SUZIE LYNN MILLER, Appellant v. COMMISSIONER OF SOCIAL SECURITY
Suzie Lynn Miller appeals, pro se and in forma pauperis, the District Court's order denying her motion for summary judgment, granting the Commissioner of the Social Security Administration's motion for summary judgment, and affirming the Acting Commissioner of the Social Security Administration's finding that she was not disabled within the meaning of the Social Security Act. We will affirm.
Miller applied for supplemental security income in November 2012. Miller claimed that she had been disabled since February 20, 2007, due to epilepsy, neck and shoulder injuries, partial loss of her right arm, a lower back injury, and chronic obstructive pulmonary disease. She was represented by counsel at the agency level. Her application was denied at the initial level of administrative review. After a hearing, an Administrative Law Judge (ALJ) issued a written decision finding Miller not disabled. The Appeals Council denied Miller's request for review.
Miller then filed a pro se complaint in federal district court against the Acting Commissioner of the Social Security Administration, arguing that the ALJ erred in his decision. Both parties moved for summary judgment. The District Court determined that the ALJ's decision was supported by substantial evidence and accordingly denied Miller's motion for summary judgment and granted the Commissioner's motion for summary judgment. Miller timely appealed.1
We have jurisdiction under 28 U.S.C. § 1291. “Although our review of the District Court's order for summary judgment is plenary, ‘our review of the ALJ's decision is more deferential as we determine whether there is substantial evidence to support the decision of the Commissioner.’ ” Fargnoli v. Massanari, 247 F.3d 34, 38 (3d Cir. 2001) (quoting Knepp v. Apfel, 204 F.3d 78, 83 (3d Cir. 2000)). Substantial evidence is “such relevant evidence as a reasonable mind might accept as adequate” to support a conclusion, and “more than a mere scintilla.” Plummer v. Apfel, 186 F.3d 422, 427 (3d Cir. 1999). If the ALJ's factual findings are supported by substantial evidence we are bound by those findings, even if we would have decided the factual inquiry differently. Fargnoli, 247 F.3d at 38.
To determine whether a social-security claimant is disabled, an ALJ must consider, in sequence, whether the claimant: (1) is working, (2) has a severe impairment, (3) has an impairment that meets or medically equals the severity of a listed impairment, (4) can return to her past relevant work, and (5) if not, whether she can perform other work in the national economy. 20 C.F.R. § 416.920(a)(4).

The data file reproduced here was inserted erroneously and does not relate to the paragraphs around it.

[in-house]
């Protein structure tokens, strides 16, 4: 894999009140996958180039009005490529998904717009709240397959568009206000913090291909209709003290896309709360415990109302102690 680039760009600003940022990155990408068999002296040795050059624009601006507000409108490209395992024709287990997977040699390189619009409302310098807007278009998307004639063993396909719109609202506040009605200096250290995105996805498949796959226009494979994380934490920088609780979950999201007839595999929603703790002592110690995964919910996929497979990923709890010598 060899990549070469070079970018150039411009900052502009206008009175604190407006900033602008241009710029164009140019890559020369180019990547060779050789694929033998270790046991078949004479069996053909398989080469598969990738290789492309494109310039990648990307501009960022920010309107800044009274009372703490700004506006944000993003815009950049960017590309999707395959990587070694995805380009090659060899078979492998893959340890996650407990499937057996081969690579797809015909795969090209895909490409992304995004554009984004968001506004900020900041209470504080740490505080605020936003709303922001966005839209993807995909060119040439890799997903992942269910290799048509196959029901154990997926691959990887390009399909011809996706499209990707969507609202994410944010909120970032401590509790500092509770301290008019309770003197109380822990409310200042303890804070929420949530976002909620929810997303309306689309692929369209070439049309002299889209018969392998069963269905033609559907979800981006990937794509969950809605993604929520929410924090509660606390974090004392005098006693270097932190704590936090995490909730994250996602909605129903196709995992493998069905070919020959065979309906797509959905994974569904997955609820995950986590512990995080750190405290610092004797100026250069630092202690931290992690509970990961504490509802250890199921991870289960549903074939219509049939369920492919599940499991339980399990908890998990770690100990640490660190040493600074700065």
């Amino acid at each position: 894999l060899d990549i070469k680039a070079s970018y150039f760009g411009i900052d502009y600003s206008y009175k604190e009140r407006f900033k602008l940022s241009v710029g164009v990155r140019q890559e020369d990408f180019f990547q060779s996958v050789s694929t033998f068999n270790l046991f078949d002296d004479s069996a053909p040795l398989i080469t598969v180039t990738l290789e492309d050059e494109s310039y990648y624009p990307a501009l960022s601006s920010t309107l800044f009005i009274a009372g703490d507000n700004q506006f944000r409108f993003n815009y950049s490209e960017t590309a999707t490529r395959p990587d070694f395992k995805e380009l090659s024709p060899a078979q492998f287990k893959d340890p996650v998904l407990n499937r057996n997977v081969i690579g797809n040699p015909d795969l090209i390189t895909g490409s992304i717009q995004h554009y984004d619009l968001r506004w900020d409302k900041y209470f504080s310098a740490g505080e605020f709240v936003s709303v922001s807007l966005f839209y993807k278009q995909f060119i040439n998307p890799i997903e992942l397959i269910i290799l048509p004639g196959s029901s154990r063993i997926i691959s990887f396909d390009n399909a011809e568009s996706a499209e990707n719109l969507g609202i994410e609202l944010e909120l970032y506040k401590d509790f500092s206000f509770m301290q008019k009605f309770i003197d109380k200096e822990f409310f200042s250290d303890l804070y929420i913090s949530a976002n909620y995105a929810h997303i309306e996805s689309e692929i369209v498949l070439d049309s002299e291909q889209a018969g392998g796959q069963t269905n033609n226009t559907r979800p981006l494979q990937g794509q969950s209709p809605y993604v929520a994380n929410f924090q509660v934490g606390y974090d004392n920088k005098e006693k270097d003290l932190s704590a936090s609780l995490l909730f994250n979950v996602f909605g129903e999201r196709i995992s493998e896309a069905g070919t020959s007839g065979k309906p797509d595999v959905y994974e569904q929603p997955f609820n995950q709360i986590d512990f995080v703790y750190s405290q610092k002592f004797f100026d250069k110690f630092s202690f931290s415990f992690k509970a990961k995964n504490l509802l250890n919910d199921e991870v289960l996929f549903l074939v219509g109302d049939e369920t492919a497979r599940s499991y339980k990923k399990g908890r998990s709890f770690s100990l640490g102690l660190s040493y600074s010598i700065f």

Here, the ALJ determined that (1) Miller had not worked since her application date; (2) Miller's impairments were severe within the meaning of the regulations, but (3) did not meet or medically equal the criteria of any of the presumptively disabling listed impairments; (4) Miller had no relevant past work but retained the residual function capacity (RFC) to perform the same range of light work posed in a hypothetical question to a vocational expert (VE) at the hearing; and (5) Miller could perform a significant number of jobs in the national economy based on her age, education, RFC, and the vocational expert's testimony. Thus, the ALJ concluded that Miller was not disabled within the meaning of the Social Security Act.
Miller first asserts that these findings – specifically on the second and third factors – are unwarranted because the ALJ did not consider her entire medical history going back to 1984, which included treatment with some 23 medical providers that the ALJ did not mention in his decision. A social security claimant's “complete medical history” includes medical records covering at least the 12 months preceding the month in which the application was filed. 20 C.F.R. § 416.912(b)(1)(ii). If an application is filed in or after the month in which the applicant alleges they meet the requirements for eligibility, benefits are only payable as of the month after the application is filed; so, benefits will not be paid for the month in which the application is filed, nor for any previous months. 20 C.F.R. § 416.335.
Here, the ALJ properly considered the previous 12 months of Miller's medical records, as well as medical recordings dating back to 2009. Miller asserted that her disability began in 2007, but the ALJ was not obligated to consider medical records dating back that far where disability benefits would not be paid for that time. See id. And in any case, Miller's description of her entire medical history on appeal has no bearing on the ALJ's initial determination. See Matthews v. Apfel, 239 F.3d 589, 594 (3d Cir. 2001) (“evidence that was not before the ALJ cannot be used to argue that the ALJ's decision was not supported by substantial evidence”).